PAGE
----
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Children's Norm Enforcement in Their Interactions With Peers


  • We would like to thank Roger Mundry for statistical assistance; Isabelle de Gaillande-Mustoe and Nadine Kante for their help in recruiting the children and collecting data; Doreen Schrimpf, Christina Stockmann, and Irka Wetzig for their help in transcribing and coding the data; Petra Jahn for her help with the bibliography; and all day care centers and children for their friendly cooperation.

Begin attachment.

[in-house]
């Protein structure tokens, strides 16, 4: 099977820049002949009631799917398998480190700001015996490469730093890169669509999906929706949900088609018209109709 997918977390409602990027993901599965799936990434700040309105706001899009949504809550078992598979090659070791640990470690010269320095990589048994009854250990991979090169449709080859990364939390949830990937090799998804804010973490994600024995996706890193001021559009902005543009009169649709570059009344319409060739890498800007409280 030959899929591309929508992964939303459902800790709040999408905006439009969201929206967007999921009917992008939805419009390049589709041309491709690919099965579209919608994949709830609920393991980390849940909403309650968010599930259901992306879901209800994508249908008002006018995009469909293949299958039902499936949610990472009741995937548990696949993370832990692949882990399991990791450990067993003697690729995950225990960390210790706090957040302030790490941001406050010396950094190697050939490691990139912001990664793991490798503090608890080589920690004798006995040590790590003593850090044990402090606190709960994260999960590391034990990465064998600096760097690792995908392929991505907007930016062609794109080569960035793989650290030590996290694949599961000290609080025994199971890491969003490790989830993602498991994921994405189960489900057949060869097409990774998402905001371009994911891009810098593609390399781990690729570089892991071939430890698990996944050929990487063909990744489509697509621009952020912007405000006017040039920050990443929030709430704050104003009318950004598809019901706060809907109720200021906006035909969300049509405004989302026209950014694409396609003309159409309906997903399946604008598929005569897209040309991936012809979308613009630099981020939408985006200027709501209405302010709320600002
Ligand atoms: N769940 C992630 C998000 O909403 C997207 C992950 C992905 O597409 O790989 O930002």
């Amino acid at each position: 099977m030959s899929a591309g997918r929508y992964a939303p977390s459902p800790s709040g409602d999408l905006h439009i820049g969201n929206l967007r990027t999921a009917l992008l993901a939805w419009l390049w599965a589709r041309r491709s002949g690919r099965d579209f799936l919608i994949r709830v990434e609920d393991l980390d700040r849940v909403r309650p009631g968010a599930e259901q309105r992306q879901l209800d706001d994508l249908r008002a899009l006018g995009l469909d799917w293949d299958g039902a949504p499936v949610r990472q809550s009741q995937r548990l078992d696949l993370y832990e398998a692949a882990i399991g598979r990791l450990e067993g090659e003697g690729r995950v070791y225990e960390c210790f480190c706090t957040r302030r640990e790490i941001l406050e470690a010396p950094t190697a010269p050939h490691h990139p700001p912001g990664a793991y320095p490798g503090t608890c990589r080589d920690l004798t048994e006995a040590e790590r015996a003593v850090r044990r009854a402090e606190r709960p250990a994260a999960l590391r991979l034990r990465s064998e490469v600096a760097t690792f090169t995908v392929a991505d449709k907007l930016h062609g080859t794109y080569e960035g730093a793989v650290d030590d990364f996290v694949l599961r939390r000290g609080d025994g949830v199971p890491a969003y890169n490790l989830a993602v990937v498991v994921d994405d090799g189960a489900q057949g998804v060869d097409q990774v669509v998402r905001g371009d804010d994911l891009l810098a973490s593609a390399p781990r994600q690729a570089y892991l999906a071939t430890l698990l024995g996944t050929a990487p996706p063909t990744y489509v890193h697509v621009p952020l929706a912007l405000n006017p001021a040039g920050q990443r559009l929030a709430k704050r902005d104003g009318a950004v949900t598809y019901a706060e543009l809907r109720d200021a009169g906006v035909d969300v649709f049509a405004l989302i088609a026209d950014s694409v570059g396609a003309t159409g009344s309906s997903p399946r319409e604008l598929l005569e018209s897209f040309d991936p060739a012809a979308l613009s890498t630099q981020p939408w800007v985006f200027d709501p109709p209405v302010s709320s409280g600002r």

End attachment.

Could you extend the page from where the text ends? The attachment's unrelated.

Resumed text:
This study investigates how children negotiate social norms with peers. In Study 1, 48 pairs of 3- and 5-year-olds (N = 96) and in Study 2, 48 pairs of 5- and 7-year-olds (N = 96) were presented with sorting tasks with conflicting instructions (one child by color, the other by shape) or identical instructions. Three-year-olds differed from older children: They were less selective for the contexts in which they enforced norms, and they (as well as the older children to a lesser extent) used grammatical constructions objectifying the norms (“It works like this” rather than “You must do it like this”). These results suggested that children's understanding of social norms becomes more flexible during the preschool years.